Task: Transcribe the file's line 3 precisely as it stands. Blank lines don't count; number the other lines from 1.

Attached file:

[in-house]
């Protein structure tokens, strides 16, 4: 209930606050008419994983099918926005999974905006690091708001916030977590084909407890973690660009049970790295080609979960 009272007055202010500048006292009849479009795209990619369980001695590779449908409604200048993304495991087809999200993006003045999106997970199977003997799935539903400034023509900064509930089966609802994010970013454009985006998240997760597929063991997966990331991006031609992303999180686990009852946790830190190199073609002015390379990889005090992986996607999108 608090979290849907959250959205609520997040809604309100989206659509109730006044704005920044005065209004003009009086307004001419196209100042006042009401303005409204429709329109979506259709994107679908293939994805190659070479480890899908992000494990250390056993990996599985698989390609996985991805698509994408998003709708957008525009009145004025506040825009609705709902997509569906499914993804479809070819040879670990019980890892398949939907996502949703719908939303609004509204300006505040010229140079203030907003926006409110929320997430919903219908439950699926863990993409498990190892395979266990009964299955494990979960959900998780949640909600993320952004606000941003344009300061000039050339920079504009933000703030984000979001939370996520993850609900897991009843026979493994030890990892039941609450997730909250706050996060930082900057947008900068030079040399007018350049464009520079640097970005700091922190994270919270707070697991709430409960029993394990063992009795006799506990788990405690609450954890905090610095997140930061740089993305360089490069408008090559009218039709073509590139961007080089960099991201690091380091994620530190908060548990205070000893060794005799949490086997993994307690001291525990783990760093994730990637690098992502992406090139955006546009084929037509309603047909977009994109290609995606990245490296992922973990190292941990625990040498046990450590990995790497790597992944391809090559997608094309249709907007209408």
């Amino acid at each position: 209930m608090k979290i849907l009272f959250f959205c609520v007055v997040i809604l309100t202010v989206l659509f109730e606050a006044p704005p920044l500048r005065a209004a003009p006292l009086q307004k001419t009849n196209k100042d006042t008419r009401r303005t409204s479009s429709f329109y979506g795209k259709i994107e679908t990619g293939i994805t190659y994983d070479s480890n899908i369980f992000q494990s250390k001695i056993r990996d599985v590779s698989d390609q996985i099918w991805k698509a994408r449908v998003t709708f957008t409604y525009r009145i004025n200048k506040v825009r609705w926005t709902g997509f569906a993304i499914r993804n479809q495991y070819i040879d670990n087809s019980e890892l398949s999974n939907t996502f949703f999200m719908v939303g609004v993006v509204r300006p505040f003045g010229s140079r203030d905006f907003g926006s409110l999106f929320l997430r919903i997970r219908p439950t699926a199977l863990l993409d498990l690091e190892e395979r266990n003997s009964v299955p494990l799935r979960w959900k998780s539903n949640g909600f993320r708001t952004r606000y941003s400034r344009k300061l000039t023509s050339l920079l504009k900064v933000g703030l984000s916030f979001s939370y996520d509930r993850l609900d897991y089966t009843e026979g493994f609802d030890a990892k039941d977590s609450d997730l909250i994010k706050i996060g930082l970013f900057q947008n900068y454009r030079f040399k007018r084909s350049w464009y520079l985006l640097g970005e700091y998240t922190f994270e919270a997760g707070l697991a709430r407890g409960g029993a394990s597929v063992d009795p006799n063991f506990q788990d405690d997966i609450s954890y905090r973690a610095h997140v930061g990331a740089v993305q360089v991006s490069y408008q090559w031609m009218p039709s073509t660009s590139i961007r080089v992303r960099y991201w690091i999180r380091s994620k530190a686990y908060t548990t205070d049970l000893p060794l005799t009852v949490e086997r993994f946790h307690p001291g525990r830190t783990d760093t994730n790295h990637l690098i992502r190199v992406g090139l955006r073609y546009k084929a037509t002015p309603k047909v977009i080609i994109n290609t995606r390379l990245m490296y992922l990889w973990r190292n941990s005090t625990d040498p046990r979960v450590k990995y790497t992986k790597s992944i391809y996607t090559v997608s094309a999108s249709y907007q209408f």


């Amino acid at each position: 209930m608090k979290i849907l009272f959250f959205c609520v007055v997040i809604l309100t202010v989206l659509f109730e606050a006044p704005p920044l500048r005065a209004a003009p006292l009086q307004k001419t009849n196209k100042d006042t008419r009401r303005t409204s479009s429709f329109y979506g795209k259709i994107e679908t990619g293939i994805t190659y994983d070479s480890n899908i369980f992000q494990s250390k001695i056993r990996d599985v590779s698989d390609q996985i099918w991805k698509a994408r449908v998003t709708f957008t409604y525009r009145i004025n200048k506040v825009r609705w926005t709902g997509f569906a993304i499914r993804n479809q495991y070819i040879d670990n087809s019980e890892l398949s999974n939907t996502f949703f999200m719908v939303g609004v993006v509204r300006p505040f003045g010229s140079r203030d905006f907003g926006s409110l999106f929320l997430r919903i997970r219908p439950t699926a199977l863990l993409d498990l690091e190892e395979r266990n003997s009964v299955p494990l799935r979960w959900k998780s539903n949640g909600f993320r708001t952004r606000y941003s400034r344009k300061l000039t023509s050339l920079l504009k900064v933000g703030l984000s916030f979001s939370y996520d509930r993850l609900d897991y089966t009843e026979g493994f609802d030890a990892k039941d977590s609450d997730l909250i994010k706050i996060g930082l970013f900057q947008n900068y454009r030079f040399k007018r084909s350049w464009y520079l985006l640097g970005e700091y998240t922190f994270e919270a997760g707070l697991a709430r407890g409960g029993a394990s597929v063992d009795p006799n063991f506990q788990d405690d997966i609450s954890y905090r973690a610095h997140v930061g990331a740089v993305q360089v991006s490069y408008q090559w031609m009218p039709s073509t660009s590139i961007r080089v992303r960099y991201w690091i999180r380091s994620k530190a686990y908060t548990t205070d049970l000893p060794l005799t009852v949490e086997r993994f946790h307690p001291g525990r830190t783990d760093t994730n790295h990637l690098i992502r190199v992406g090139l955006r073609y546009k084929a037509t002015p309603k047909v977009i080609i994109n290609t995606r390379l990245m490296y992922l990889w973990r190292n941990s005090t625990d040498p046990r979960v450590k990995y790497t992986k790597s992944i391809y996607t090559v997608s094309a999108s249709y907007q209408f």